A stinky, dead whale has become a tourist attraction in a Canadian town

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This story is based on a radio interview. Listen to the full interview.

Audio Transcript:

Marco Werman: They're calling it a "ticking methane bomb." "They," are residents of the tiny Canadian fishing town of Trout River, Newfoundland and the bomb is a giant, dead blue whale lying in the harbor there. The 180 ton carcass washed up just below Trout River's boardwalk last Friday. It's believed to be one of 9 endangered blue whales that died in heavy ice off of Canada's Atlantic coast several weeks ago. Then it started drifting and filling up with methane gas. And, yes, this is grim, the bloated body can now explode at any time. That's a big concern for local residents like Doris Sheppard. She runs a bed and breakfast in Trout River.

Doris Sheppard: The first day that we saw this, my husband and I were on the highway on the way back home and we noticed this black thing out in the ice. That was Easter morning. The next morning the ice had brought that into our cove. Now the ice has melted, but it didn't take the whale with it. It left it grounded on the beach.

Werman: What kind of problems is it causing?

Sheppard: The stench from it, the danger of curious children. We're having some great weather right now and that's going to speed up the decaying process. Up until yesterday, I could not smell anything. But last night the smell was awful, sickening.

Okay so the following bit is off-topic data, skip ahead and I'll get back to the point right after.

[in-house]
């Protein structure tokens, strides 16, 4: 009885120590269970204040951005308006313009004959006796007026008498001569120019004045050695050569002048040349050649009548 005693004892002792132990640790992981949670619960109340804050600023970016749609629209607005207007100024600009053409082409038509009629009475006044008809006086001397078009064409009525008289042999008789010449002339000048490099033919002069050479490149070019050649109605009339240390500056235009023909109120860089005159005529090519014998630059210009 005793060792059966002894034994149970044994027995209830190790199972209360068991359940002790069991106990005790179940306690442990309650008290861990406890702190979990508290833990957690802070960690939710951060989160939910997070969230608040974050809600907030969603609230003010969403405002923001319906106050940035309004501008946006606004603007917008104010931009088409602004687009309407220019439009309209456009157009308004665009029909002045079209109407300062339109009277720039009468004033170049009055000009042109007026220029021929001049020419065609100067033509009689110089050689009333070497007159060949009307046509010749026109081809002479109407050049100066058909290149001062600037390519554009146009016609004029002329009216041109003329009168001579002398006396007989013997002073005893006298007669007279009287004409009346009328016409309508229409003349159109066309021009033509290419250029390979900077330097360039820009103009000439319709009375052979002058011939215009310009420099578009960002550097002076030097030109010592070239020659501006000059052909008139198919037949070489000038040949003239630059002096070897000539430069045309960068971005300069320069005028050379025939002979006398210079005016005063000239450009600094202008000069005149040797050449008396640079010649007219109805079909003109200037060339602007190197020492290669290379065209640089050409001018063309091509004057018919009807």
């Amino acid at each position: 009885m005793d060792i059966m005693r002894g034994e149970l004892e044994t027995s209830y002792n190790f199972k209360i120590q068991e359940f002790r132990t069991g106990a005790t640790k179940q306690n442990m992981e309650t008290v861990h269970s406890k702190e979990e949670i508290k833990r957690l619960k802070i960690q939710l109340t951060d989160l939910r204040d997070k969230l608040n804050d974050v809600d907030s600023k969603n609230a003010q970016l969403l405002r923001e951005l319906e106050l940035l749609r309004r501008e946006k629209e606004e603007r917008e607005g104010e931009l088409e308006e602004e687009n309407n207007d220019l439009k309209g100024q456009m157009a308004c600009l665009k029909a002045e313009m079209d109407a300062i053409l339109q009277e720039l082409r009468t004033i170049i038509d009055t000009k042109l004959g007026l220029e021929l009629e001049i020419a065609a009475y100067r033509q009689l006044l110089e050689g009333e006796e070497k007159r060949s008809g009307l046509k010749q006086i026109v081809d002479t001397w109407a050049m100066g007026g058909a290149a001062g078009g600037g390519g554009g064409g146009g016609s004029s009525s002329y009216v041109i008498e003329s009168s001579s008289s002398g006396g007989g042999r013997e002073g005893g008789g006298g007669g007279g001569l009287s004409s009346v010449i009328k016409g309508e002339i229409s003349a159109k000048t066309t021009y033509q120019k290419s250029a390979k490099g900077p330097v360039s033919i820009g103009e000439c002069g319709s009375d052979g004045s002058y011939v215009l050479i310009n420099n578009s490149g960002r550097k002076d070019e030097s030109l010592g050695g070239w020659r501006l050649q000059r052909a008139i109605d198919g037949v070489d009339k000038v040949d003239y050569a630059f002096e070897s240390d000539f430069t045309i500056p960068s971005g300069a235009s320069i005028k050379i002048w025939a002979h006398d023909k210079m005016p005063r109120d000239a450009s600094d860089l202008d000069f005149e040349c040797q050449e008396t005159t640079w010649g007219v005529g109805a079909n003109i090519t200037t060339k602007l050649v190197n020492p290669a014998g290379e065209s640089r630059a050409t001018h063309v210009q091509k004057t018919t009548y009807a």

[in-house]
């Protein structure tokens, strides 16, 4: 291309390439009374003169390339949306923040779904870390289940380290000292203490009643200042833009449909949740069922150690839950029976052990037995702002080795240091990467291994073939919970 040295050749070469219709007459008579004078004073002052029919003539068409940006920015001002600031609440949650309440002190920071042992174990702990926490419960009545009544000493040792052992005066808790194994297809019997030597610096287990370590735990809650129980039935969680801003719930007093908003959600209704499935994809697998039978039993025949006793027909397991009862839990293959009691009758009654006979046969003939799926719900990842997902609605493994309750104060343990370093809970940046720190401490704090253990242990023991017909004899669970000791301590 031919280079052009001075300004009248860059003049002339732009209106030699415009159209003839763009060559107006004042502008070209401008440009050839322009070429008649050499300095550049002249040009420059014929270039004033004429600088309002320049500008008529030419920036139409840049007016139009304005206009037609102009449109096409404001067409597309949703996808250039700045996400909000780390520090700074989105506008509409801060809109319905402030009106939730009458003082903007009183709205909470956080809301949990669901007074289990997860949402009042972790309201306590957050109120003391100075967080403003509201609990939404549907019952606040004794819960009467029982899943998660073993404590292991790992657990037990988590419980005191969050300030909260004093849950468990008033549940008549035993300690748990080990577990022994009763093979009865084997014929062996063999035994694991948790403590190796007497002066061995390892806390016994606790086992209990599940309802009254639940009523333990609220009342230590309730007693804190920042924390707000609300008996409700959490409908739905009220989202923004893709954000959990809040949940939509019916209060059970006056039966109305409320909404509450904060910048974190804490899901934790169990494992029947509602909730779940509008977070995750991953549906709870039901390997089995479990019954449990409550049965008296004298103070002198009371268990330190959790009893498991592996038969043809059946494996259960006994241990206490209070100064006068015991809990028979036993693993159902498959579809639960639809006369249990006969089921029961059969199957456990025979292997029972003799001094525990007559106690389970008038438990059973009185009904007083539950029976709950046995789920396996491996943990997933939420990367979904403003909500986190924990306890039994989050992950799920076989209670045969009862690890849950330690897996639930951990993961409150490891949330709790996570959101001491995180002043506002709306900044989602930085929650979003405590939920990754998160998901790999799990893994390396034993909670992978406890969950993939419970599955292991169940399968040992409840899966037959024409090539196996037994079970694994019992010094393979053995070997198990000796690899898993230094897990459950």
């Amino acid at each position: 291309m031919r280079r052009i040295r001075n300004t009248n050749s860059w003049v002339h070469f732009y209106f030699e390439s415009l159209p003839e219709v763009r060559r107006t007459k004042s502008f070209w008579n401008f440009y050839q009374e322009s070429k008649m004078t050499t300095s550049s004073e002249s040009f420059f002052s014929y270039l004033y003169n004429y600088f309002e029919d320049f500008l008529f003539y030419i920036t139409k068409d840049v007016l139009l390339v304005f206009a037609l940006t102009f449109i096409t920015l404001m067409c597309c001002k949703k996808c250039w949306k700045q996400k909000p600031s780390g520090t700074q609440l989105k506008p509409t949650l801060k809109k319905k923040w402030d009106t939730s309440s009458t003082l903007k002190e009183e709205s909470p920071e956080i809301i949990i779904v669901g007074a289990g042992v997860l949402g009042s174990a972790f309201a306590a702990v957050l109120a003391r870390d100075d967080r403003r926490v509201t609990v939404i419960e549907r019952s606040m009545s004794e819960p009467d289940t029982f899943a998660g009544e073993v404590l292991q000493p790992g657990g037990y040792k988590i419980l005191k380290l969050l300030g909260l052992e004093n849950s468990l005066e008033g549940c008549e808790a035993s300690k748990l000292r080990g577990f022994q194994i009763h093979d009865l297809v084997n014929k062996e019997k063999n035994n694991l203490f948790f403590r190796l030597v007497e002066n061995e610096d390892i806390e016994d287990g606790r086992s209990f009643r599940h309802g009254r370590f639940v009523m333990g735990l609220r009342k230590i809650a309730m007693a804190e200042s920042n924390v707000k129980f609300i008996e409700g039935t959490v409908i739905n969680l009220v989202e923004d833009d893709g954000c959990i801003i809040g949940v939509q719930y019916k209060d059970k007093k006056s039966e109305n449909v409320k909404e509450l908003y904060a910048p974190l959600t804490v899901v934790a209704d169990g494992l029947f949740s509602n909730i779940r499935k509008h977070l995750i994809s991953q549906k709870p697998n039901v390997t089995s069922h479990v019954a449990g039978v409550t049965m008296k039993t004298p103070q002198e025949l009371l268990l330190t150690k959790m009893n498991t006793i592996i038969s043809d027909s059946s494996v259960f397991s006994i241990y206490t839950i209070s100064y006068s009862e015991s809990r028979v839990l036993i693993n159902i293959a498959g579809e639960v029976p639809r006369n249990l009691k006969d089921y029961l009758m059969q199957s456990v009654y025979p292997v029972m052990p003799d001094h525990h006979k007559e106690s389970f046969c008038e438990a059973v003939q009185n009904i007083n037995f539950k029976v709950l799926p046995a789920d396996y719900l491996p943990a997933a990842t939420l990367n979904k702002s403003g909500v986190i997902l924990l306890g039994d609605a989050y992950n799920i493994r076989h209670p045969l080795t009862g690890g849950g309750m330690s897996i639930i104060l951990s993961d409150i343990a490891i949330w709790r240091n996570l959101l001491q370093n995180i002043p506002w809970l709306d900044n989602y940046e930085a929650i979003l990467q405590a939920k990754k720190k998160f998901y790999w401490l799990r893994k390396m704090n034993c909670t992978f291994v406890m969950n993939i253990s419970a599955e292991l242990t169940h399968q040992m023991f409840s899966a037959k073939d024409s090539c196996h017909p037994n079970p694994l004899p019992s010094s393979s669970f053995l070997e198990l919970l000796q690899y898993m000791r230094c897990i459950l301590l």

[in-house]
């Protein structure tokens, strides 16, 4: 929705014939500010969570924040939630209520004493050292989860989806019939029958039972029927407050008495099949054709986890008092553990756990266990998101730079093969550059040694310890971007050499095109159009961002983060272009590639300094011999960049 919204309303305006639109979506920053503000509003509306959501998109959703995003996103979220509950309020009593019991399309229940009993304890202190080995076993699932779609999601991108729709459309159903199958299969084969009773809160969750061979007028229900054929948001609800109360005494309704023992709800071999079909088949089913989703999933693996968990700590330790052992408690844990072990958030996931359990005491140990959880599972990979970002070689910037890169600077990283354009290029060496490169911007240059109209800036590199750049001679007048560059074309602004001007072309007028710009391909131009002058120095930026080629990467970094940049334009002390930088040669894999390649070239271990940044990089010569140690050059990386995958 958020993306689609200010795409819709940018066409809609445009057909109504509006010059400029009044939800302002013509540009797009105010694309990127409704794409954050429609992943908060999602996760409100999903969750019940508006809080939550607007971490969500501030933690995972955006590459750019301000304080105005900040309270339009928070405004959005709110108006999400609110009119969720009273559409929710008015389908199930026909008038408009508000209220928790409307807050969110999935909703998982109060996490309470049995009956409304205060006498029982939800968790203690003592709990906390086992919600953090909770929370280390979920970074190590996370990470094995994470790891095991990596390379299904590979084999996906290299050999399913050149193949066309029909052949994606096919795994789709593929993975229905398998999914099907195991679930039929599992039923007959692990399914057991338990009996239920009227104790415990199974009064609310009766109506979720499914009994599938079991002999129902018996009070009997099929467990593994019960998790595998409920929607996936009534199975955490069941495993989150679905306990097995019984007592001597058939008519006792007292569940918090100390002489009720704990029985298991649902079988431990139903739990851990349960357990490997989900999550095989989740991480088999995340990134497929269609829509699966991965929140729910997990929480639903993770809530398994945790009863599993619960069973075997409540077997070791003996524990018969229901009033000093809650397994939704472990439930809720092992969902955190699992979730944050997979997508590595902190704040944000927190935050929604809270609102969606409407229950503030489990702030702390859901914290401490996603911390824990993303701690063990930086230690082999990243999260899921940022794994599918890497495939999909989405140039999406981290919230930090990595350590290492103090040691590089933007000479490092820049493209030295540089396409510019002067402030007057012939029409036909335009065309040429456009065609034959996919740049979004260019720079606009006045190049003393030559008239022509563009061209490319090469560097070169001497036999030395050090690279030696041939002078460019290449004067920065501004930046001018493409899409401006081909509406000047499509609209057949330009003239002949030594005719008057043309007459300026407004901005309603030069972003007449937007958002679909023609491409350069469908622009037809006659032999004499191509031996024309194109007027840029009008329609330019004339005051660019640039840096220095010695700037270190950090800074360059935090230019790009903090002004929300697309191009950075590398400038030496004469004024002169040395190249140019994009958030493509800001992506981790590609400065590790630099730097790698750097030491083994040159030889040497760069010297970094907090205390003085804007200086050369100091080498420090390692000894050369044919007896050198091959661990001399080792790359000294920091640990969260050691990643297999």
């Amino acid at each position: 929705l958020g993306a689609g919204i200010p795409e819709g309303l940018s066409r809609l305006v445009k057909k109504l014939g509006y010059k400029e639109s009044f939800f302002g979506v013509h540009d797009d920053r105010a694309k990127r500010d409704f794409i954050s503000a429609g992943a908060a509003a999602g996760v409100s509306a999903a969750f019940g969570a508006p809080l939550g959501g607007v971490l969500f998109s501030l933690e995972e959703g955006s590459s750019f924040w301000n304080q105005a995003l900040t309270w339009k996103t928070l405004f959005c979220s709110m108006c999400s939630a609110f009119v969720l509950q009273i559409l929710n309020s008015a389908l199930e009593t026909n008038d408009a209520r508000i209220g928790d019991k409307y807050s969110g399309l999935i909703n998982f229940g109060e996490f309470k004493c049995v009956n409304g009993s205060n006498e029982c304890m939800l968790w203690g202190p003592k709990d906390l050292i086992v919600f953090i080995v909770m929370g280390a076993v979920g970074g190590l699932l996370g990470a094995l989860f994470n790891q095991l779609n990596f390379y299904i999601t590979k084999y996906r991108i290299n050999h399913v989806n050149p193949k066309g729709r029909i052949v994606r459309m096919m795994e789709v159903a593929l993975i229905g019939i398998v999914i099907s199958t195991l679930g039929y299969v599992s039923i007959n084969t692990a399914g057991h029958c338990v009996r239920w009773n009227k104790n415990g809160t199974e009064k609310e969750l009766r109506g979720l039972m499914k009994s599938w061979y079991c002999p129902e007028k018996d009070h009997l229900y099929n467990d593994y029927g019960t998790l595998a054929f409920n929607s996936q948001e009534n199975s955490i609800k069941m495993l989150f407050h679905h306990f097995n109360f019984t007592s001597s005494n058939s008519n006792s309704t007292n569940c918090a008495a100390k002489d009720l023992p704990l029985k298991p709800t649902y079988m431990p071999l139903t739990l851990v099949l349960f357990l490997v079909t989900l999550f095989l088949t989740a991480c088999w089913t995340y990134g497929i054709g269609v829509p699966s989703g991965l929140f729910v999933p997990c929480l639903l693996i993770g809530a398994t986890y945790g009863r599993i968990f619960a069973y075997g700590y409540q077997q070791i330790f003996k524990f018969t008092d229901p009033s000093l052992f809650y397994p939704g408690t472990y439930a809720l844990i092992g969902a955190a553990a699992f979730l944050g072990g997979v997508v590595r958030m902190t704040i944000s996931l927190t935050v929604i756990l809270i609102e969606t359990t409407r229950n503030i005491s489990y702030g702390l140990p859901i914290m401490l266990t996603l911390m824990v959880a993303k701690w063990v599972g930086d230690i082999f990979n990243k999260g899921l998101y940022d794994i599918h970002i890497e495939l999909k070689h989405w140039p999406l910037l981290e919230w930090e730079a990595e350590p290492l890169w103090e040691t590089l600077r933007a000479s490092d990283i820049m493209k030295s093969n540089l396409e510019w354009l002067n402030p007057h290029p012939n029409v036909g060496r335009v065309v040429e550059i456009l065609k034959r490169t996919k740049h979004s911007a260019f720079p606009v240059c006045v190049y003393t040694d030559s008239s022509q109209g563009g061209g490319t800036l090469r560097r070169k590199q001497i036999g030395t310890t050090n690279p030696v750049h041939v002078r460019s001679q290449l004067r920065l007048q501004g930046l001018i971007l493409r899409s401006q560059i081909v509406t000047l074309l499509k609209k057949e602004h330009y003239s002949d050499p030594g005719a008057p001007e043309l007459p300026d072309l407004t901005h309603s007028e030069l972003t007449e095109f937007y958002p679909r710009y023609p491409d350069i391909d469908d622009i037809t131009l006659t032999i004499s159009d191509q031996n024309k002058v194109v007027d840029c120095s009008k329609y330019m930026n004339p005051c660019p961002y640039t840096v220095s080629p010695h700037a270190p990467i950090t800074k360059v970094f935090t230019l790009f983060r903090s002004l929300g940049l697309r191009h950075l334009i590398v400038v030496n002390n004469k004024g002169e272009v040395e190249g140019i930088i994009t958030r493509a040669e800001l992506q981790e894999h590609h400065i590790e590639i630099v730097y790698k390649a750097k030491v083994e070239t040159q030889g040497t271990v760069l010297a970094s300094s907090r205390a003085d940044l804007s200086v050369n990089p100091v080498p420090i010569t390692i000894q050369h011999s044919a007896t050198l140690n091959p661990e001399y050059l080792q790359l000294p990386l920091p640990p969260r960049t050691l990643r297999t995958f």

Werman: What do you want done to this dead animal?

Sheppard: We are a small town of a little over 600 people. We have a small tax base. We don't have the resources to deal with this, we don't have the experience to deal with it. There's suggestions coming in, to leave it there just to decay on the beach. If it was a fast process, probably we could deal with it, but this takes time. Right now we have local children being curious and down there wanting to touch it and they have been climbing on top of it and getting their picture taken. If it breaks open and they fall through, we're in a tight spot here.

Werman: That's a horrifying thought. What does it actually look like?

Sheppard: It's upside down, It's swollen. To me, it looked like a giant, giant rubber tire, like the belly of it. Now it's started to shrivel up like a flat tire. It was obviously a beautiful mammal and it's too bad that it had to die in the ice. We would prefer that we have a live one out there and that would be a tourist attraction but this is much harder to deal with and it is, being a small town. We're a small town with a big responsibility.

Werman: Is there any possibility of dragging it out to sea and letting it sink?

Sheppard: Our town has contacted the department of fishery and was told that we cannot do that because it may interfere with navigation. We are not allowed to touch it without permission and permits from the department of fishery.

Werman: Doris Sheppard, we wish you the best of luck. Doris Sheppard runs the Sheppard's B & B in Trout River in Newfoundland. Thanks very much for your time.

Sheppard: You're quite welcome. Have a good day.